Coronavirus: Government to refund train tickets to encourage people to work from home
23 March 2020, 13:28
The government has announced it will offer free train ticket refunds to encourage people to work from home during the coronavirus pandemic.
Passengers with unwanted tickets will be able to get their money back at no extra cost, the Department for Transport announced.
Getting a refund previously cost customers £10, but that fee has temporarily been waived.
The measure will help people with either season tickets or Advance tickets who have decided not to or been forced not to travel due to the Covid-19 outbreak.
Transport Secretary Grant Shapps said the announcement will help to ensure that "no-one is unfairly out of pocket for doing the right thing."
Many commuters with weekly, monthly or annual passes have stopped using the UK's rail network in the last couple of weeks.
However, not all season ticket holders will be able to obtain a refund. The minimum amount of time left on a ticket for it to be eligible is around three days for a weekly ticket, seven days for a monthly ticket and three months for an annual ticket.
But anyone with an Advance ticket, which is usually non-refundable, will be able to get their money back.
Passengers are being advised to contact whoever they purchased the ticket from for their refund, whether it is a train company or an independent ticket retailer.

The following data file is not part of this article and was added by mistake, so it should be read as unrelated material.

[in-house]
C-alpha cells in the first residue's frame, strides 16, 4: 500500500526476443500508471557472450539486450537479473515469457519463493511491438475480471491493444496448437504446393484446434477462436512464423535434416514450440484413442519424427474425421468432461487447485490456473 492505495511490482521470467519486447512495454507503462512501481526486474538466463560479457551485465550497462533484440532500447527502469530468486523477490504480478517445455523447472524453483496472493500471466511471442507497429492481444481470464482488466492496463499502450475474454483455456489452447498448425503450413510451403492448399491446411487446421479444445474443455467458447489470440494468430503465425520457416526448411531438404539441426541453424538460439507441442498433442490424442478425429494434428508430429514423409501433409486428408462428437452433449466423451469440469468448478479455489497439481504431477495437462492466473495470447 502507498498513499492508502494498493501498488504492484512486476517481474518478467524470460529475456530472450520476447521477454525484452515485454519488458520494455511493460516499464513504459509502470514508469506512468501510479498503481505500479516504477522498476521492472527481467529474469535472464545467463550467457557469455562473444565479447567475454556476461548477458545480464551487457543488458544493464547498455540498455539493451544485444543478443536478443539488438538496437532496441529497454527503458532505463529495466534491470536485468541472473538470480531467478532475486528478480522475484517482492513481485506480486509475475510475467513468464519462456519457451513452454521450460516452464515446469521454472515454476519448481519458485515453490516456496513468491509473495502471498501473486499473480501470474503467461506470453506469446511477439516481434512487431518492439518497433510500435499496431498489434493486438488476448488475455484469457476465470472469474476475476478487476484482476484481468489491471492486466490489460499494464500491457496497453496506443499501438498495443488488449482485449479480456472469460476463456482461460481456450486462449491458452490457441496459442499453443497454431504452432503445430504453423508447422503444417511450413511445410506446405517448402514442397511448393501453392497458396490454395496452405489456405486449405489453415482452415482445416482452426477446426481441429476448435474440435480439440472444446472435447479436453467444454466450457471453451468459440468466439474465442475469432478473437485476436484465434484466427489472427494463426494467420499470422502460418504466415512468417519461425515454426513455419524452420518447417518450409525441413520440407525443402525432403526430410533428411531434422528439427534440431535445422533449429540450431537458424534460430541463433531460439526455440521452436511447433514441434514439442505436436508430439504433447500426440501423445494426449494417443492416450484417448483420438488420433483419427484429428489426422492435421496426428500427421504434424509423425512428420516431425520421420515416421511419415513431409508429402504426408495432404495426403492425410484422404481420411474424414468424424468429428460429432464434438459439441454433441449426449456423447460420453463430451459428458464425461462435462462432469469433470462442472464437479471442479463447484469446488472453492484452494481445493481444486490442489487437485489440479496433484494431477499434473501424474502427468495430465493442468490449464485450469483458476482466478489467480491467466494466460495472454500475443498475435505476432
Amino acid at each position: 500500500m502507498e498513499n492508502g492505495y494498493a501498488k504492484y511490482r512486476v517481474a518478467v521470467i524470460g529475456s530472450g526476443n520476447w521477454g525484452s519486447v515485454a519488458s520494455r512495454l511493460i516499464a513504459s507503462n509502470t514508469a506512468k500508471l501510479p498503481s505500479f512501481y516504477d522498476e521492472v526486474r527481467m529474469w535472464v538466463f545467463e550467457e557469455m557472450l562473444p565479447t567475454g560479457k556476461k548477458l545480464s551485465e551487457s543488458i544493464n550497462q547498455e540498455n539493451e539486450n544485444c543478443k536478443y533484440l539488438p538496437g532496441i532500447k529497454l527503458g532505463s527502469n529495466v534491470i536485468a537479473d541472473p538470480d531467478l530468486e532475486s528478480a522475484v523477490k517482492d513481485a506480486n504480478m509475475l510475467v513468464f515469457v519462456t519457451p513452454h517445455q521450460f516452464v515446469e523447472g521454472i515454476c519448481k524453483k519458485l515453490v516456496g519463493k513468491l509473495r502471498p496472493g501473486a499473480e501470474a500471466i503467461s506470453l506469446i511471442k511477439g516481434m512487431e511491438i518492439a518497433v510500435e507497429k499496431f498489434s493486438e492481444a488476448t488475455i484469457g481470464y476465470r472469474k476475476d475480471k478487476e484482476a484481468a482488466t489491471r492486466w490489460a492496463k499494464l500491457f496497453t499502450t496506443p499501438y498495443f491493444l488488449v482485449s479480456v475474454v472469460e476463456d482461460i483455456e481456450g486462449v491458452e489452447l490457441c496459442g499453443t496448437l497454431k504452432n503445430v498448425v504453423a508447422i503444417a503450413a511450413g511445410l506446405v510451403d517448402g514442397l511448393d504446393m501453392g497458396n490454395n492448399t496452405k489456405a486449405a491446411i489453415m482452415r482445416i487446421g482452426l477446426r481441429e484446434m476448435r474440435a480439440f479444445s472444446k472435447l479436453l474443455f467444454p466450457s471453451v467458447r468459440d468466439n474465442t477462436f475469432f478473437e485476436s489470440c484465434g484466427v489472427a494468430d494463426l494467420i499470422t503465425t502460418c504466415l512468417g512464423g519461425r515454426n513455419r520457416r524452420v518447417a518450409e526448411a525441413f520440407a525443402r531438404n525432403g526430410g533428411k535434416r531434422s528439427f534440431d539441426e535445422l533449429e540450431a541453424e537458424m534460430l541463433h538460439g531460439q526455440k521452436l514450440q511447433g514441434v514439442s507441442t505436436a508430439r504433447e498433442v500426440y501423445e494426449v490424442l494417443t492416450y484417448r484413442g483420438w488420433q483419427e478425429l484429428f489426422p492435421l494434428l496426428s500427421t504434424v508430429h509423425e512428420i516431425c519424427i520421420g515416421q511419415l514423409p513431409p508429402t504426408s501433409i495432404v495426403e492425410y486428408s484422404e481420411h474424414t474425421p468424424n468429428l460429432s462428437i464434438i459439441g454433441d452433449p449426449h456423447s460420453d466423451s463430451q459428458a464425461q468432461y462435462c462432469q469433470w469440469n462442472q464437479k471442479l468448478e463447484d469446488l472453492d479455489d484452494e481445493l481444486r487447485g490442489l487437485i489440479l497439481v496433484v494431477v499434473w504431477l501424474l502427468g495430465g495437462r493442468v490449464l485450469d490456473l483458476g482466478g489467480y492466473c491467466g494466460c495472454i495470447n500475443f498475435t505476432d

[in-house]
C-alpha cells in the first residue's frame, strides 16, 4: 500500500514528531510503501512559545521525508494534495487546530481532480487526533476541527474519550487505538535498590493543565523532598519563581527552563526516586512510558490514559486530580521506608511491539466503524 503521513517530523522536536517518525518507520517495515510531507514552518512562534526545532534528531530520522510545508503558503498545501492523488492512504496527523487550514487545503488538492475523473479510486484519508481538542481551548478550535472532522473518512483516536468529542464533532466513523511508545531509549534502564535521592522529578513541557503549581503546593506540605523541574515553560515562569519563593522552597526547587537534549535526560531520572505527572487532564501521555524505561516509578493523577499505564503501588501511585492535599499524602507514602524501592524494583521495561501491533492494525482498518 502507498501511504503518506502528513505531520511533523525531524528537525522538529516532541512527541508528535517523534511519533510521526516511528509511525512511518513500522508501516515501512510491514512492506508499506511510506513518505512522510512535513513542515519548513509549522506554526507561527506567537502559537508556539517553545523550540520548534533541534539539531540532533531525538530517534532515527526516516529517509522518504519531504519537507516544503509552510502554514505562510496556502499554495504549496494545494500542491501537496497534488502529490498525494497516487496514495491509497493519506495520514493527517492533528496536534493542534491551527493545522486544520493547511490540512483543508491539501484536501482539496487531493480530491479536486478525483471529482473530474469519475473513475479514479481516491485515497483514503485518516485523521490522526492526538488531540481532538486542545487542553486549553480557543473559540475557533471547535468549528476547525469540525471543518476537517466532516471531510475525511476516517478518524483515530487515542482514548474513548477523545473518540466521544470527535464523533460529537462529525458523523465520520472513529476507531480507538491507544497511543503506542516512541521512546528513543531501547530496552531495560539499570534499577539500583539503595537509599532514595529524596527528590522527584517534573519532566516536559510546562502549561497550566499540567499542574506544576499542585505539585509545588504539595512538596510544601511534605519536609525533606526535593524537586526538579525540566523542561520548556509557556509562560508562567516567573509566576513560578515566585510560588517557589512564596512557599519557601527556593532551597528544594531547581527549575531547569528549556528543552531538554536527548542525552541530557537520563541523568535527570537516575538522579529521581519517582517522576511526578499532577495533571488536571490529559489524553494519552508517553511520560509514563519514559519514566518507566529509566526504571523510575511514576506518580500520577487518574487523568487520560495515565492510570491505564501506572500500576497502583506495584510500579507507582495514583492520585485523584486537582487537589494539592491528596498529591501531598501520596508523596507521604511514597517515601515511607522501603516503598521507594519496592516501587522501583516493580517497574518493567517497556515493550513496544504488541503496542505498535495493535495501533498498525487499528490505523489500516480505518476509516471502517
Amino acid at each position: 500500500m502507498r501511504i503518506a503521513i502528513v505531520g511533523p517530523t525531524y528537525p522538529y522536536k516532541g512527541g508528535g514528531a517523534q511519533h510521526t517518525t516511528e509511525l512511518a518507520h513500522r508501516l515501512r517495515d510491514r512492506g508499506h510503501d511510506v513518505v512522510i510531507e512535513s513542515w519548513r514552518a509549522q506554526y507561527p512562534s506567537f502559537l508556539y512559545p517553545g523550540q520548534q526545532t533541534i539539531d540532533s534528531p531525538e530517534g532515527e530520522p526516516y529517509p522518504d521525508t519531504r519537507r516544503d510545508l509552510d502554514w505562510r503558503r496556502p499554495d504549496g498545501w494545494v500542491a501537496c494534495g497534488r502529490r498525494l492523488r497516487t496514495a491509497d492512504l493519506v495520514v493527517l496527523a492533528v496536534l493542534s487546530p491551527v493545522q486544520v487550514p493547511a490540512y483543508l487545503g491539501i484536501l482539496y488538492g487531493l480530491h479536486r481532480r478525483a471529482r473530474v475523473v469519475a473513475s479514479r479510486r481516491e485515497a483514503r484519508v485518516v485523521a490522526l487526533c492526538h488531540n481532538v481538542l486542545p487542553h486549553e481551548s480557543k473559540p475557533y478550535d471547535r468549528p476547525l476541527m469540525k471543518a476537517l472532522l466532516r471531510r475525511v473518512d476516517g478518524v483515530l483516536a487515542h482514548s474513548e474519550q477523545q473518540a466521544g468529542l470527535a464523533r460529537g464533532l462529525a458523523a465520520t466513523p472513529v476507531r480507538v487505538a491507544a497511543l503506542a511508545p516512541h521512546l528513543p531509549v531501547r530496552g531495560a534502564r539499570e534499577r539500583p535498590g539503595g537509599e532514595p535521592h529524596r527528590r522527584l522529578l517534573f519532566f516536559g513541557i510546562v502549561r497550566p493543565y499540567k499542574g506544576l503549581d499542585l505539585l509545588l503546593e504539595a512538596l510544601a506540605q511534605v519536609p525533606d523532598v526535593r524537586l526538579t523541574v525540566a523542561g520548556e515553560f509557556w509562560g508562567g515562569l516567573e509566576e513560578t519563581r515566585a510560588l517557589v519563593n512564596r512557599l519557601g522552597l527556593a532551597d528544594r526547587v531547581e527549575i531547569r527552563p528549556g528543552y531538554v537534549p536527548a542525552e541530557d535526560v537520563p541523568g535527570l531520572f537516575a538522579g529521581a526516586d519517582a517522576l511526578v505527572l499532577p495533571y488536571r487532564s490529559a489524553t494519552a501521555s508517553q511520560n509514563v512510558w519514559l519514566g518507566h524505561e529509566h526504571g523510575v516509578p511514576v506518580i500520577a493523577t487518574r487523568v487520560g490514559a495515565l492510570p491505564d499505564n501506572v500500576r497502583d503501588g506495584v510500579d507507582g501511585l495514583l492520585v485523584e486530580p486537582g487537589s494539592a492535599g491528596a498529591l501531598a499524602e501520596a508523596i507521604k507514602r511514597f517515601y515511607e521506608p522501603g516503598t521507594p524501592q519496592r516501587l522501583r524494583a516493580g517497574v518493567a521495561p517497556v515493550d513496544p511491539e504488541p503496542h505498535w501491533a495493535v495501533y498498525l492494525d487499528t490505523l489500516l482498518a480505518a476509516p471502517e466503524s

Anthony Smith, chief executive of passenger watchdog Transport Focus, said: "It is right that government and train companies have recognised the exceptional circumstances posed by the coronavirus and allowed refunds on Advance tickets and unused time on season tickets.
"This victory for common sense will be a welcome relief for passengers who feared that they had lost their money."
Also on Monday, UK rail services were slashed and franchise agreements were suspended to stop train companies collapsing during the coronavirus pandemic.
The measure effectively sees rail networks being temporarily taken into national ownership for half a year, a move unprecedented under a Conservative government.
The Department for Transport said in a statement: "The government is taking emergency measures to support and sustain necessary rail services as operators face significant drops in their income.
"The Department for Transport will temporarily suspend normal franchise agreements and transfer all revenue and cost risk to the government for a limited period, initially six months.
"Operators will continue to run services day-to-day for a small predetermined management fee."
Allowing operators to enter insolvency would cause "significantly more disruption to passengers and higher costs to the taxpayer," the department added.
Monday commute, tubes every 7 minutes and cues are already 5 people deep. This is becoming dangerous for critical workers. Please find a solution @MayorofLondon @BBCLondonNews @BorisJohnson pic.twitter.com/Jjn8RYvZn4— Julia (Bresnai) Harris RN, BN, NSWOC (@juliaharrisRN) March 23, 2020
Passenger numbers have fallen by up to 70 per cent, ticket sales are down by two-thirds and rail timetables have been slashed since the Covid-19 outbreak.
Elsewhere, some London Underground platforms were extremely busy on Monday morning with heavy loading seen on multiple Tube lines.
Some social media users claimed there was little other option for those who needed to travel in for work since several services had been reduced by Transport for London.
Nurse Julia Harris tweeted pictures of queues and a packed carriage at North Greenwich tube station, where trains were running every seven minutes.
She urged Mayor of London Sadiq Khan and Prime Minister Boris Johnson to address the situation, adding: "This is becoming dangerous for critical workers."